In a head-to-head trial of Bruton’s tyrosine kinase inhibitors, acalabrutinib (Calquence) demonstrated similar efficacy to ibrutinib (Imbruvica), but with less cardiotoxicity, in patients with previously treated chronic lymphocytic leukemia (CLL), a researcher reported.
The ELEVATE-R/R trial showed that at a median of 40.9 months, progression-free survival (PFS) was the same in both the acalabrutinib and ibrutinib groups, but that the incidence of cardiac events, including atrial fibrillation (Afib) and hypertension, was significantly lower with acalabrutinib, reported John C. Byrd, MD, of The Ohio State University Comprehensive Cancer Center in Columbus.
“These results demonstrate that acalabrutinib is better tolerated and has similar efficacy to ibrutinib in patients with previously treated CLL,” Byrd said in a presentation at the American Society of Clinical Oncology (ASCO) virtual meeting.
Bruton’s tyrosine kinase (BTK) is part of the B-cell receptor signaling pathway critical in CLL pathogenesis. While ibrutinib was the first irreversible BTK inhibitor FDA approved for patients with CLL/small lymphocytic leukemia (CLL/SLL), Byrd noted that it has been associated with adverse events (AEs), such as cardiovascular toxicities, leading to treatment discontinuation.
Acalabrutinib is a next-generation, more selective, irreversible BTK approved for CLL/SLL, which has produced fewer AEs when compared across trials, Byrd pointed out. The agent was FDA approved in 2019 for use in adults with CLL or SLL based on results from the ELEVATE-TN and ASCEND trials.
The current phase III, randomized, non-inferiority, open-label trial was designed to compare the two drugs in patients with previously treated CLL.
The trial included 533 patients (median age of 66) who had received one or more prior therapies, and had the presence of del (17p) or del (11q). Byrd and colleagues randomized 268 patients to receive acalabrutinib 100 mg dosed twice daily, and 265 patients to receive ibrutinib 420 mg dosed once daily .
The primary endpoint of the trial was PFS, while secondary endpoints included any grade of Afib, incidence of grade ≥3 infections and Richter transformation, and overall survival (OS).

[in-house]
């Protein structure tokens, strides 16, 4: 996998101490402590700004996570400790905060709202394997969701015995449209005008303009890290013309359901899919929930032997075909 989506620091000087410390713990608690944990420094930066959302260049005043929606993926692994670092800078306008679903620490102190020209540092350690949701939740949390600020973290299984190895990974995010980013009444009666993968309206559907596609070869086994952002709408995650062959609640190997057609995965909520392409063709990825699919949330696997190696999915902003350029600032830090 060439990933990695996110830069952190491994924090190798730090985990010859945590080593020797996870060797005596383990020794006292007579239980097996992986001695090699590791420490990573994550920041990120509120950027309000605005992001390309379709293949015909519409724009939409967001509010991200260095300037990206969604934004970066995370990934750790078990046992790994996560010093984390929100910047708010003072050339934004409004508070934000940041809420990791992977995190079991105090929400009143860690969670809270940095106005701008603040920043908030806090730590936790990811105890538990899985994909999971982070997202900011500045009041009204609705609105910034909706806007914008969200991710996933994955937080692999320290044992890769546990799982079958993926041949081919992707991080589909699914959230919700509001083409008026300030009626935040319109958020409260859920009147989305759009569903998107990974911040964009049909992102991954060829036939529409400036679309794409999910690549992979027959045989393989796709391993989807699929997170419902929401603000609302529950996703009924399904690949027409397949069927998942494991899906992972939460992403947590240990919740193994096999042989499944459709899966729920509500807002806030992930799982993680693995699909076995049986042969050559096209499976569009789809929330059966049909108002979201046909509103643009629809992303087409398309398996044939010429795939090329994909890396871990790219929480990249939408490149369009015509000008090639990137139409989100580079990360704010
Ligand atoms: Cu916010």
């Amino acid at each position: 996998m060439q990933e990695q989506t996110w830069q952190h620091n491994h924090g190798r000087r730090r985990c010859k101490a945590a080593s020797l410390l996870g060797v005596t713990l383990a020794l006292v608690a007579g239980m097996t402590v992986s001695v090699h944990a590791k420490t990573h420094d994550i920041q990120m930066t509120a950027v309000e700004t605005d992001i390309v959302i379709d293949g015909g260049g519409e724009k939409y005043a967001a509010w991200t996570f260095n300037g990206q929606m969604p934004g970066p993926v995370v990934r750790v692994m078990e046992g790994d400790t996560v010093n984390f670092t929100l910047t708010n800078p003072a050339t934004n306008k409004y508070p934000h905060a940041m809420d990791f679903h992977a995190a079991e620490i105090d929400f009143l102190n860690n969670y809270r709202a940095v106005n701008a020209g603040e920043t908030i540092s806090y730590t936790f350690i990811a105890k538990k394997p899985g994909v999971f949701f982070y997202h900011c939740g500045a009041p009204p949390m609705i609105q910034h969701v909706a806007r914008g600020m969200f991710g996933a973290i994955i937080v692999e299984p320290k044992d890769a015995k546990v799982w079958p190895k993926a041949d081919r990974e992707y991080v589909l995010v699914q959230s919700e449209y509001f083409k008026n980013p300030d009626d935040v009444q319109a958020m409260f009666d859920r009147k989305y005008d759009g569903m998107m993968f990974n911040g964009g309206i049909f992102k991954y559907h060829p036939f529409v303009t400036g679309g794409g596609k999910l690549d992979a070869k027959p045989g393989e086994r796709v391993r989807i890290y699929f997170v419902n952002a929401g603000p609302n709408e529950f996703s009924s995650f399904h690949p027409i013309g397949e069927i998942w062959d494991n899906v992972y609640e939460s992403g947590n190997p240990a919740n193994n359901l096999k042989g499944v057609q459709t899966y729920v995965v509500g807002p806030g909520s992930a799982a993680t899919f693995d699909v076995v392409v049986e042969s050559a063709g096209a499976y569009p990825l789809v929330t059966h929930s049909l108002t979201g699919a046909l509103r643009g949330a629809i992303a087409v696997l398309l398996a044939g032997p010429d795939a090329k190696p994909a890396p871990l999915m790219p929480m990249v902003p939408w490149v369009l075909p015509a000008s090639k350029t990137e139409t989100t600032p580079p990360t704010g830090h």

Median PFS was 38.4% in both trial arms, with a HR of 1.00 (95% CI 0.79-1.27), “suggesting an equivalence of efficacy,” Byrd reported.
Not only was the incidence of Afib of any grade significantly lower with acalabrutinib (9.4% vs 16.0%), but when considering just patients who had never had the condition before, the incidence of Afib was more than double in patients taking ibrutinib (14.9% vs 6.2%).
Additionally, the time to development of Afib was longer in the acalabrutinib arm (28.8 months vs 16.0 months), while treatment discontinuation among patients developing Afib was greater in the ibrutinib arm (16.7% vs none in the acalabrutinib arm).
“By reducing and/or delaying the onset of these cardiac toxicities, acalabrutinib may improve the long-term adherence to BTK inhibitor therapy,” observed ASCO discussant Jacqueline C. Barrientos, MD, of Northwell Health Cancer Institute in Manhasset, New York.
As for other secondary endpoints, the incidence of grade ≥3 AEs was comparable between the two arms, as was the incidence of Richter transformation. Median OS was not reached in either arm, with a hazard ratio of 0.82 favoring acalabrutinib, Byrd reported, with 63 deaths in the acalabrutinib arm and 73 in the ibrutinib arm.
The incidence of AEs leading to discontinuation of treatment was 14.7% in the acalabrutinib group and 21.3% in the ibrutinib group. Diarrhea, arthralgia, hypertension, contusion, and Afib occurred more frequently with ibrutinib, while headache and cough occurred more frequently with acalabrutinib.
Overall, the rate of cardiac events was higher with ibrutinib (30.0% vs 24.1%). In addition to a lower incidence of Afib and hypertension, Byrd and colleagues found lower rates of pneumonitis and infections with acalabrutinib.
“Based on the data presented, acalabrutinib use will have an impact on patients’ quality of life,” Barrientos commented. “Although this was a high-risk cohort of patients with relapsed disease, this data confirms prior reports of tolerability of the drug, and would likely be extrapolated to non-risk patients and into earlier lines of therapy.”
During a Q&A session, Byrd was asked how clinicians should decide which of these drugs to use.
“With the similar efficacy and diminished toxicity with acalabrutinib, that would likely be the first choice,” said Byrd, adding that since they are different chemical structures, if a patient develops a rash “or some untoward event,” ibrutinib could be considered. “And in younger patients there is less data with acalabrutinib, and using ibrutinib based on the ECOG study with rituximab may be a consideration, as well, based upon established data.”
The study was funded by Acerta Pharma/AstraZeneca. Some co-authors are AstraZeneca employees.
Byrd disclosed relationships with, and/or support from, AstraZeneca, Novartis, Pharmacyclics, Syndax, Trillium Therapeutics, Acerta Pharma, Genentech, Jazz Pharmaceuticals, and Pharmacyclics.